UMO Alumnus Harry Bayley Caddies At The OPEN

UMO Alumnus Harry Bayley Caddies At The OPEN

NORTHERN IRELAND --- University of Mount Olive Men's Golf Alumnus Harry Bayley '18 had an experience of a lifetime getting to caddy for Thomas Thurloway at The Open Championship over the summer. Bayley shared his experience and story with UMO Athletics.

Bayley, a East Grinstead, United Kingdom native and Thurloway who reside in Jacksonville, Fla. learned how to play golf together when they were younger, playing as members of the same academy. From there the duo played junior and high school tournaments together. Fast forward to the final stage of The Open qualifying and Thurloway asked Bayley if he could caddy for him over the two days (one practice day and one tournament day).

"I said I would help out a friend so he could feel comfortable in the situation and have someone he knew there," said Bayley.

Thurloway went onto shoot a pair of 69s to finish on -6 for the tournament, birdieing the last, holing a 20ft putt to avoid a playoff, and qualify for The Open Championship. After the round, he was questioned by the media being asked, "Will you get a local caddy to take advantage of their knowledge?" to which he responded, "I think my caddy today (Bayley) would be pretty annoyed if I didn't take him!" 

Once the pair was set Harry described the build-up of the caddy-golfer relationship. "I have a great understanding of the game, so mapping the course out, working out yardages without distance measuring devices, and knowing Tom's game quite well meant we worked well together in judging distances and giving him the right club and shot choice to make a good score," commented Bayley.

"The process at The Open was unbelievable, you're there to help your player with whatever, obviously helping on the golf course, but being there to do whatever they need to ease their mind so they play better golf, keeping hydrated, stay focused at practice, you name it, I was probably doing it."

However, being a caddy on the professional circuit is not a glorious life and Bayley divulged what it was like for most during the week as well as his own experience that week. 

"You're there to serve the players needs, carry the bag, figure out yardages and run errands for them, grab equipment out of the tour trucks when they need new or adjusted clubs. However, my experience was incredible," said Bayley.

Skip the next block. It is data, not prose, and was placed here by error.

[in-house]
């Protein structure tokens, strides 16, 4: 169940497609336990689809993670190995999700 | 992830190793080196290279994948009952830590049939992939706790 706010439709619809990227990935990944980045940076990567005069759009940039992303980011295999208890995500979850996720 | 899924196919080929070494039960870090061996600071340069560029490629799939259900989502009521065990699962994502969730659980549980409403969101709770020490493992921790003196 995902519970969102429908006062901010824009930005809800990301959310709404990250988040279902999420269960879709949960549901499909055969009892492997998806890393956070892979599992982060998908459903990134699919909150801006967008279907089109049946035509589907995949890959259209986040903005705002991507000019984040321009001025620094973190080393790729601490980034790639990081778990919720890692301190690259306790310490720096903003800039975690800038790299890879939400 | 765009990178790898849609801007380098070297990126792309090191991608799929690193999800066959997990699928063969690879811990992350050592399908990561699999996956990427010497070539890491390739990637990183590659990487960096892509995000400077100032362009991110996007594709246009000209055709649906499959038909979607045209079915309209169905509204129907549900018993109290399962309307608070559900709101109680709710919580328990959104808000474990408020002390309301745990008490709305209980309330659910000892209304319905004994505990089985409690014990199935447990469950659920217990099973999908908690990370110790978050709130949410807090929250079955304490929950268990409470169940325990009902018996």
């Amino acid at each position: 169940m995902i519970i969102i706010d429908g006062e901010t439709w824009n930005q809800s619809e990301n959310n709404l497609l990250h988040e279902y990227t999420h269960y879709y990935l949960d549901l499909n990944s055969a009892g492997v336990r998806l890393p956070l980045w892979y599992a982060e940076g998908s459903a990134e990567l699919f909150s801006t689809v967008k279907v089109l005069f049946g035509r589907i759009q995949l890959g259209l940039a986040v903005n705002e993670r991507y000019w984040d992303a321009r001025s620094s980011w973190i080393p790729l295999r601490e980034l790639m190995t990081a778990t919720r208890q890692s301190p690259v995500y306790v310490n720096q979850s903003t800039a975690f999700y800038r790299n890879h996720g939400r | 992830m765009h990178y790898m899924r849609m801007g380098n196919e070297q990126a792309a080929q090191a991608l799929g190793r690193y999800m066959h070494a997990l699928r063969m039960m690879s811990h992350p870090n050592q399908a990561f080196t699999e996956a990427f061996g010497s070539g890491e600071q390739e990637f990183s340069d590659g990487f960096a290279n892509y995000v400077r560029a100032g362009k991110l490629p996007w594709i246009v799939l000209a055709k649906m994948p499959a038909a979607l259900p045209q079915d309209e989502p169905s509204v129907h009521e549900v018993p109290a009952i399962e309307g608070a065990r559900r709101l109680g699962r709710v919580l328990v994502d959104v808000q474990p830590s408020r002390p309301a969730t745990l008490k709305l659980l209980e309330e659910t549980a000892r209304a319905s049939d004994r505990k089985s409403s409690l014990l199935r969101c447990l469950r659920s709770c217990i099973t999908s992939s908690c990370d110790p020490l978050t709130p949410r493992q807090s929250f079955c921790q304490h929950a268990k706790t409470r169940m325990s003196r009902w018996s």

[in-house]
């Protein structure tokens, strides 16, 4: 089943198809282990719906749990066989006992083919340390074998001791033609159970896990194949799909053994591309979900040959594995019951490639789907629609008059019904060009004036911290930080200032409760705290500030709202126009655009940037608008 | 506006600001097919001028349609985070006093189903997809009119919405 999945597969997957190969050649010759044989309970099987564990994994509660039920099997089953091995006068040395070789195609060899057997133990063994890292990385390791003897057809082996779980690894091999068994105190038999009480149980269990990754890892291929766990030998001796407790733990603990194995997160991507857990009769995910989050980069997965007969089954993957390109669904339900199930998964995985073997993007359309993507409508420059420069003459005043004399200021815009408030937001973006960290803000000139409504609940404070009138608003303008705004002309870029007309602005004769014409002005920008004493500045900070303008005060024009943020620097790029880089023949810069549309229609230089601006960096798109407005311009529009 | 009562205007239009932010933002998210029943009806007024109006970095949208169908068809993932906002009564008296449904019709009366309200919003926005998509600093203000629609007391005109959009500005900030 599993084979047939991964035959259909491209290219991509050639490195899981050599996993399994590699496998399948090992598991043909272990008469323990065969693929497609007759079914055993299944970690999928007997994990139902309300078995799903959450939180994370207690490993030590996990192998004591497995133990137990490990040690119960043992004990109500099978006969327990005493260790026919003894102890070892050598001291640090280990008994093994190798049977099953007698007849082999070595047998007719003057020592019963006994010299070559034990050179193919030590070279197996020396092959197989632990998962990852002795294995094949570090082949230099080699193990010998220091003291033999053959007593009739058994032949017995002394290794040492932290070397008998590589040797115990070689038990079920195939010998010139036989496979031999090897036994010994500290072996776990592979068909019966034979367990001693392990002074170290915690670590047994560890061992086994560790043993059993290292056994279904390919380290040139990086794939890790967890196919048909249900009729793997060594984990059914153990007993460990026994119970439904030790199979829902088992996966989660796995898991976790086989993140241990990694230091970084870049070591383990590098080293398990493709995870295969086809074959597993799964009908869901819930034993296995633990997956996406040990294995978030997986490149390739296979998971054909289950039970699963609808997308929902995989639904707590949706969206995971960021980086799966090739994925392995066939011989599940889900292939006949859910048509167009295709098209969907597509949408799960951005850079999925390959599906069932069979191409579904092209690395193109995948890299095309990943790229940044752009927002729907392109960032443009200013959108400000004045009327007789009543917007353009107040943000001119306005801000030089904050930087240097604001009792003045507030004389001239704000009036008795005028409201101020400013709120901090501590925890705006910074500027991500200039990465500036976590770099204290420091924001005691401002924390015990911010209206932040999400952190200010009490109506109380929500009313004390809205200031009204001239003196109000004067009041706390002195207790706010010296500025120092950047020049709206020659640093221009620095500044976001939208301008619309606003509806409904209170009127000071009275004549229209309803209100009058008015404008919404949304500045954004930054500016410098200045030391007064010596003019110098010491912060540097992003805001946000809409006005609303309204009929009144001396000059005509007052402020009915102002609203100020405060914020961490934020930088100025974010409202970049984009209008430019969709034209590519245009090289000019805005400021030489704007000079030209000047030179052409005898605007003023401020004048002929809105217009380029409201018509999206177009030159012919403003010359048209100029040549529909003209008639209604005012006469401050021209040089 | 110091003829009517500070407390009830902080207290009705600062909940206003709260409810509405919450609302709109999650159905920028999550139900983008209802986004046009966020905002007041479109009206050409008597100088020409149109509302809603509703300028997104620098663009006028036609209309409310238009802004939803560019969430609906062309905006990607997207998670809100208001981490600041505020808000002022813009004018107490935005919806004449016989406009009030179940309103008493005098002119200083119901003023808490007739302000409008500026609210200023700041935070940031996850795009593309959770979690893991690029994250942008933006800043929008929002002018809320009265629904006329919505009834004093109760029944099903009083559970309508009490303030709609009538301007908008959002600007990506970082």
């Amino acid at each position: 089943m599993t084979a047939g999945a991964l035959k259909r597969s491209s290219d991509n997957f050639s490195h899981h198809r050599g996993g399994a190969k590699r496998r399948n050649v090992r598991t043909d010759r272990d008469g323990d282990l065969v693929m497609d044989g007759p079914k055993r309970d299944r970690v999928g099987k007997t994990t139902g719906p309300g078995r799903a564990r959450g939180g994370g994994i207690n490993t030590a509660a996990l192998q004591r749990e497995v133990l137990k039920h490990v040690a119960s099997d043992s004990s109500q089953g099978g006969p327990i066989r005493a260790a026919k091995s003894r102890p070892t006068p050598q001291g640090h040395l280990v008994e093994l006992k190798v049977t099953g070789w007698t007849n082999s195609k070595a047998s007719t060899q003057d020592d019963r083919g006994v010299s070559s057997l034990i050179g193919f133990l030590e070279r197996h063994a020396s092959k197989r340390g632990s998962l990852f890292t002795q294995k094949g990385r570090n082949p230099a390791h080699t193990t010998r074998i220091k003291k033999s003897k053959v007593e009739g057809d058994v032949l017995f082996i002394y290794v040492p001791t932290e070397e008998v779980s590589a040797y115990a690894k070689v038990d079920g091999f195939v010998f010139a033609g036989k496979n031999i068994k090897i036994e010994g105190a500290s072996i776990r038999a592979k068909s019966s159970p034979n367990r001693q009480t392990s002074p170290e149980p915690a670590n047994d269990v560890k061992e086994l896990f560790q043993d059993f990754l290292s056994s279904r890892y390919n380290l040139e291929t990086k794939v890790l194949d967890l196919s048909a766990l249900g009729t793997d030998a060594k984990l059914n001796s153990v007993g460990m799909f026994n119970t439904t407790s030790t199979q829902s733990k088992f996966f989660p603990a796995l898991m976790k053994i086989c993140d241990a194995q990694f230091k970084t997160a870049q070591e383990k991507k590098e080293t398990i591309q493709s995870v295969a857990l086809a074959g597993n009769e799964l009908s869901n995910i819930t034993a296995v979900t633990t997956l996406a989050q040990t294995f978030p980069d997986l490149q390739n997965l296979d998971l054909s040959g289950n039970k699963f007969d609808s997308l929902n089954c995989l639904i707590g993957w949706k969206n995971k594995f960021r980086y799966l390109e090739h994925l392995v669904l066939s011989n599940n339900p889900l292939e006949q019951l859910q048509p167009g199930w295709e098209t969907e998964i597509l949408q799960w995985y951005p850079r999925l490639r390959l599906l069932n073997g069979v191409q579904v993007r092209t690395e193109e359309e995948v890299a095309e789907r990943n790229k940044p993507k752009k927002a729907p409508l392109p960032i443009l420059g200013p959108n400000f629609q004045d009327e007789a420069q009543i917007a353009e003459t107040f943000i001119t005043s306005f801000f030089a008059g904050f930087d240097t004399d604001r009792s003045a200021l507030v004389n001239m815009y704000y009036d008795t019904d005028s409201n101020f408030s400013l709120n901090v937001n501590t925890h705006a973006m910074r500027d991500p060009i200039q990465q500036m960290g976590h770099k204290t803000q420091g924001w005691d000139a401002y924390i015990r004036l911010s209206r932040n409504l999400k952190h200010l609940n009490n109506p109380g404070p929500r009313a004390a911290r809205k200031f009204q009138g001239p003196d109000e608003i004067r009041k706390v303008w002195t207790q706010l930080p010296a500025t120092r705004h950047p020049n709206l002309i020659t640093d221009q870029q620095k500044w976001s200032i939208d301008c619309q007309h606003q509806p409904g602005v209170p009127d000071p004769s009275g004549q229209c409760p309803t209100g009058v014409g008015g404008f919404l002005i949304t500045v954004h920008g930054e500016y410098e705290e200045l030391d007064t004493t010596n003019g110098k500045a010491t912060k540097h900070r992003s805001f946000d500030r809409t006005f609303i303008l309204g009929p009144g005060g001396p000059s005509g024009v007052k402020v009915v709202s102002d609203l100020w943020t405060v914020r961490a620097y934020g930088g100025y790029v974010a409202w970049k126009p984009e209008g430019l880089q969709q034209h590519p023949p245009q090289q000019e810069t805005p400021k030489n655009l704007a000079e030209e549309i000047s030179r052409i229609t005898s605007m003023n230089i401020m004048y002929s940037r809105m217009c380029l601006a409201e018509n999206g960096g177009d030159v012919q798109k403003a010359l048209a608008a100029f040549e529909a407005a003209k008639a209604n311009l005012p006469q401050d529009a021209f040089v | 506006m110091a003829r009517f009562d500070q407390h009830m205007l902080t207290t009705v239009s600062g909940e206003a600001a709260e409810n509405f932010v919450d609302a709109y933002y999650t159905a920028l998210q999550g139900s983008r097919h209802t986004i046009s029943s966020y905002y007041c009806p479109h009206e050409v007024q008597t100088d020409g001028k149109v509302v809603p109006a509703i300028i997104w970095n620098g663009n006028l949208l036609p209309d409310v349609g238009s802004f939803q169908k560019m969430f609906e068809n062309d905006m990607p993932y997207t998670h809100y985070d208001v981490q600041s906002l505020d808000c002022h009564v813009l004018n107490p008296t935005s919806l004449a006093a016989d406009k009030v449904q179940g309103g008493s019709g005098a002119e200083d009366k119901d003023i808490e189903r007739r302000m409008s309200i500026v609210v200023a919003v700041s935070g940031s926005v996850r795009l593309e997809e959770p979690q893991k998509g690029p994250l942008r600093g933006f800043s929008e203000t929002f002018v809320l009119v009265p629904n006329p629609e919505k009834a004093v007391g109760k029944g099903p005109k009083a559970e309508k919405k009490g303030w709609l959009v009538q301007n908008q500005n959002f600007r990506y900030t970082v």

"Tom's family are some of the most generous people I've come across, they covered every expense while I caddied for Tom, no questions asked. I stayed in Tom's accommodation, got to take advantage of Mercedes courtesy cars to and from the course every day. The other side of the coin for the professional caddies is them finding their own accommodation, and getting themselves to the golf course, so I consider my position extremely lucky that week!" 

A typical practice day would include breakfast, range time getting Thurloway warmed up with both short and long game practice, and then following the practice round, reviewing their notes on the holes played and creating a strategy for the tournament play. 

Going through the tournament Bayley was able to meet some of his idols as well as interact with them and it left a special memory for him as well. " Tommy Fleetwood, Justin Rose, and Brooks Koepka all played a hole with the group we were in. All these guys are great, willing to have a conversation with you, and for the most part supportive for Tom and me."

Thurloway was unable to make the cut and continue playing into the weekend, but Bayley gave insight into what happens when the players go from the practice round to the event start.

"The competitive environment takes a big turn come Thursday morning when the event starts. People suddenly go quiet and it's very much every man for himself. Which is how it should be! But it helps to have people you know around you to get you through it," said Bayley.

Bayley has aspirations to caddy again but cautions that it has to be the right situation.

"It's very much a case of who it would be for, It would have to be for someone I trust, and I know is good enough to make money on the circuit, I've got to be wary of making money myself, so relying/helping the player I'd caddy for to make cuts and earn money is something I'd have to judge based on the person. Tom is one of the few people I would do it for, there aren't many others."

Golf for Bayley now is very much a hobby and he is looking forward to the future.

"It meant the world to me. Watching one of my best friends compete in arguably the biggest golf tournament in the world was special, and for me to be a part of it and help him through it is a memory I'll cherish."